In the case of fluorescence imaging of cancer cells - Daltons Lymphoma Ascites (DLA) cells, were procured from Amala Cancer Research Centre, Thrissur, India and maintained in the peritoneal cavity of mice. Approximately 2 weeks were taken for the development of tumor in the peritoneal cavity and matured cells were aspirated from the peritoneum, washed with PBS and seeded on coverslips. Then the cells were incubated at 37°C with 5% CO2 for 2 and 4 h after adding with silica-coated CdSe QD solution (100 nM) in PBS. After incubation, the coverslips were taken out, rinsed thrice at 37°C using pre-heated PBS, fixed with 3.7% paraformaldehyde and fluorescence images were observed in a DM 6000 fluorescence microscope (Leica, Germany, 20x objective, equipped with DFC 300 FX digital camera).
Fluorescence imaging of ultrathin sections of tumor– cLSM
Tumor mice were anesthetized by intra-abdominal injection of 3% pentobarbital sodium (45 mg/kg). QD and QD-Ab probe were (10 nM) injected at the dosage of 20 ml/kg into the tail vein. After the injection, the mice were put in a dark chamber for 4 h, and then tumor region were stripped from the mice. Then tumor tissues was fixed and sectioned by ultramicrotome (LKB; Bromma-2088-Ultratome®V, Sweden), to obtain 100 nm ultrathin sections of tumor. For fluorescence imaging, these ultrathin tissue sections were directly examined with a cLSM. The ultrathin sections were stained with toludine blue and observed under a light microscope (Leica-DMIL, Germany).
Results and discussion
The in vitro cellular internalization efficiency of silica-coated CdSe QDs is systematically followed in this report. Cytocompatibility assessment experiments based on various assays showed that the silanised QDs were non-toxic, aqueous soluble and showed stable fluorescence under biological conditions. The ICP-OES measurements in stem cells (RADMSC) and in cancer cells (HeLa) confirmed that silica-coated CdSe QDs have excellent effective internalization efficiency and the peak concentration was observed after 4 hours. In addition, the high contrast images obtained in confocal laser scanning microscopy (cLSM) from the in vitro cellular imaging study on stem cells and cancer cells and in vivo tumor imaging studies further confirmed that these QDs are highly useful for cellular imaging and labelling applications using their relatively stable fluorescence emission under biological conditions. Overall, this study implies that silica-coated CdSe QDs could be used as labelling and imaging agents for cancer cellular imaging and cell tracking applications for the study of cancer and other diseases.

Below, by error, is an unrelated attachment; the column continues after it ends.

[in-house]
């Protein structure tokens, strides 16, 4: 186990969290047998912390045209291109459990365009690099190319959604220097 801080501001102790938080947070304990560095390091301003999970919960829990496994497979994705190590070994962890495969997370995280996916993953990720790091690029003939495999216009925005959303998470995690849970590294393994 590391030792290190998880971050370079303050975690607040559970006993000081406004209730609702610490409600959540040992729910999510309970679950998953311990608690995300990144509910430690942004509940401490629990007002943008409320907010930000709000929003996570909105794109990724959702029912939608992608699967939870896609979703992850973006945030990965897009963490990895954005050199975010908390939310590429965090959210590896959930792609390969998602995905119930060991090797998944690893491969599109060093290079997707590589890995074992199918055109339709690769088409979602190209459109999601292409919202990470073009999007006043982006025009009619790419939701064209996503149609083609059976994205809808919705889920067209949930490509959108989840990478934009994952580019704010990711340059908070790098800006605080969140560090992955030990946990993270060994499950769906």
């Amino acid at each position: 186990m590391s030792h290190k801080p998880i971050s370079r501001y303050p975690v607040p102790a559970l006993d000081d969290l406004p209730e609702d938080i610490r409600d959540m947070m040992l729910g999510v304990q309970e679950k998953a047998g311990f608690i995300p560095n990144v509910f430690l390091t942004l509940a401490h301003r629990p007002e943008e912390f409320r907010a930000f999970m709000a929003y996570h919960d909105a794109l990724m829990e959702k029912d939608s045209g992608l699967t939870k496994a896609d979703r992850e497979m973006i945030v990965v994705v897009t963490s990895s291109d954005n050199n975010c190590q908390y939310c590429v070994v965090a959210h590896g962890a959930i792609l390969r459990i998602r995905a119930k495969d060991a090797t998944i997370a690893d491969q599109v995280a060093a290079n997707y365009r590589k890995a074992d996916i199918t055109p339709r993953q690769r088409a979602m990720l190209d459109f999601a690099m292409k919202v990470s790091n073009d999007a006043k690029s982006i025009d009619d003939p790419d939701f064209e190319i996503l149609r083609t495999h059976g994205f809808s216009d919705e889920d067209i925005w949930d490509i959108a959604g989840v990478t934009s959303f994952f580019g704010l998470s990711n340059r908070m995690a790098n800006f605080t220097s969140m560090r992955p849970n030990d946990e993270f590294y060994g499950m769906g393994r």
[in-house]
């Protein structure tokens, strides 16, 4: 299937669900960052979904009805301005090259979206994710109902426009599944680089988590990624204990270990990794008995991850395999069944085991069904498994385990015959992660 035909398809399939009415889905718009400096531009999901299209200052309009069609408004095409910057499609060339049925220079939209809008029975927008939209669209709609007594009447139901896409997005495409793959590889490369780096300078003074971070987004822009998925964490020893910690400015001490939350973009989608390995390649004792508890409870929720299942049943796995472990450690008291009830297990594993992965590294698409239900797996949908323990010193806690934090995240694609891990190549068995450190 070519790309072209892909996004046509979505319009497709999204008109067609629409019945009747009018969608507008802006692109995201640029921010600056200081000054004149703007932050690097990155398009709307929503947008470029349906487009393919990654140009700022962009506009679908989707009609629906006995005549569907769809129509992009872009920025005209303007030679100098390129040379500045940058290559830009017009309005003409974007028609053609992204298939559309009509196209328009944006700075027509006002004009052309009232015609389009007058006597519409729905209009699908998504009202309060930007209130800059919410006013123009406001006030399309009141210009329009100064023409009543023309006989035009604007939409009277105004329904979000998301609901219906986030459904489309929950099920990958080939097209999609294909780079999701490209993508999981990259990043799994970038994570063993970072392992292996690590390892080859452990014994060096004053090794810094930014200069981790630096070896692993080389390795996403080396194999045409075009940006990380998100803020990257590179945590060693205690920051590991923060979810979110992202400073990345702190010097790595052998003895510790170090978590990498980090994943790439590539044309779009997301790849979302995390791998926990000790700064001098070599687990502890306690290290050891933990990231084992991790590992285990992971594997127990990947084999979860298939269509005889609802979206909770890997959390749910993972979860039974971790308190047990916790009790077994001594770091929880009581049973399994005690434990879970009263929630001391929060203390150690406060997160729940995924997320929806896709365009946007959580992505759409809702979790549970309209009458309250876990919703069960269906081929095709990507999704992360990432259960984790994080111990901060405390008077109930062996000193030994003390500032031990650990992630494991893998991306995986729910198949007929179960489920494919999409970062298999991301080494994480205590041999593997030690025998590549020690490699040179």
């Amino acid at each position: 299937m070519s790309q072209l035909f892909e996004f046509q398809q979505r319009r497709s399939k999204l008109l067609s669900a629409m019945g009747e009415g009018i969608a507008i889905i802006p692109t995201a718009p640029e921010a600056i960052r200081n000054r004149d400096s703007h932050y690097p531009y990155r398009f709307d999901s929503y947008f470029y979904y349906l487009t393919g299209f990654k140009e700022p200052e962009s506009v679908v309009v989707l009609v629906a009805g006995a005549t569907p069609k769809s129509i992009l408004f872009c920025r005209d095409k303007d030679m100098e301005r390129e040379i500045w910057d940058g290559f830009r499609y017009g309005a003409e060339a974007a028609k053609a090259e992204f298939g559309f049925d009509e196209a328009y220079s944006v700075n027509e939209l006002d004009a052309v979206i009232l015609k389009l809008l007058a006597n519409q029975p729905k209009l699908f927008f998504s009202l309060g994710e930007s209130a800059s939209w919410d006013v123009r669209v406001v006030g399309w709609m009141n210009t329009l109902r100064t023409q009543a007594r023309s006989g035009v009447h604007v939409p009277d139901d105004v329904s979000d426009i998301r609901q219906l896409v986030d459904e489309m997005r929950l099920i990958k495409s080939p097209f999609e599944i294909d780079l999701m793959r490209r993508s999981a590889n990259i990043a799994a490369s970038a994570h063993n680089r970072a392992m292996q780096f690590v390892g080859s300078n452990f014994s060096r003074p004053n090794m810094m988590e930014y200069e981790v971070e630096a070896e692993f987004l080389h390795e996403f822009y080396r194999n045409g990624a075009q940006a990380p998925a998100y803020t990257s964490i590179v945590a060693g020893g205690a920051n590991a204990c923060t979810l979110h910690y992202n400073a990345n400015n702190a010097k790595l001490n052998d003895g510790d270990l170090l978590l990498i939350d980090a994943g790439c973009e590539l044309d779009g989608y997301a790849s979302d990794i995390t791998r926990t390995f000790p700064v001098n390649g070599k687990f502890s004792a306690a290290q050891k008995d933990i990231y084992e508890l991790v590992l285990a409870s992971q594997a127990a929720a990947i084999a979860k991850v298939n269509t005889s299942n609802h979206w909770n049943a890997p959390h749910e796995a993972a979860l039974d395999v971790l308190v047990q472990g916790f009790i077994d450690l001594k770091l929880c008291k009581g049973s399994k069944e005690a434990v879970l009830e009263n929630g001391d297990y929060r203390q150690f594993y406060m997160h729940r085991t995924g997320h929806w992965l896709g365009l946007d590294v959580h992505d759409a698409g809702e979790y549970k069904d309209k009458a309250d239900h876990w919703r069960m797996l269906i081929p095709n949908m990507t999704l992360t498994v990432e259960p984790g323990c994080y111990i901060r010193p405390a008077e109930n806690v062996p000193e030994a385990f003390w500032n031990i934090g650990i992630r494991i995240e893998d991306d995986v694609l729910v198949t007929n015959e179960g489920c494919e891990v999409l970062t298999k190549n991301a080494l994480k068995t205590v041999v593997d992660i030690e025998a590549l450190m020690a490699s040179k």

This work was supported by the research grant from the Department of Biotechnology, Ministry of Science and Technology, Govt. of India, New Delhi (Order No. BT/PR9904/NNT/28/63/2007) to the corresponding author Prof. Annie Abraham. We thank Prof. K. George Thomas, Dean, Indian Institutes of Science Education and Research (IISER), Thiruvananthapuram, India for providing nanomaterials for the study. Thanks are also due to Dr. T.V. Anilkumar, SCTIMST, Thiruvananthapuram for confocal microscopy, and Dr. H. K. Varma for the ICP-OES analysis.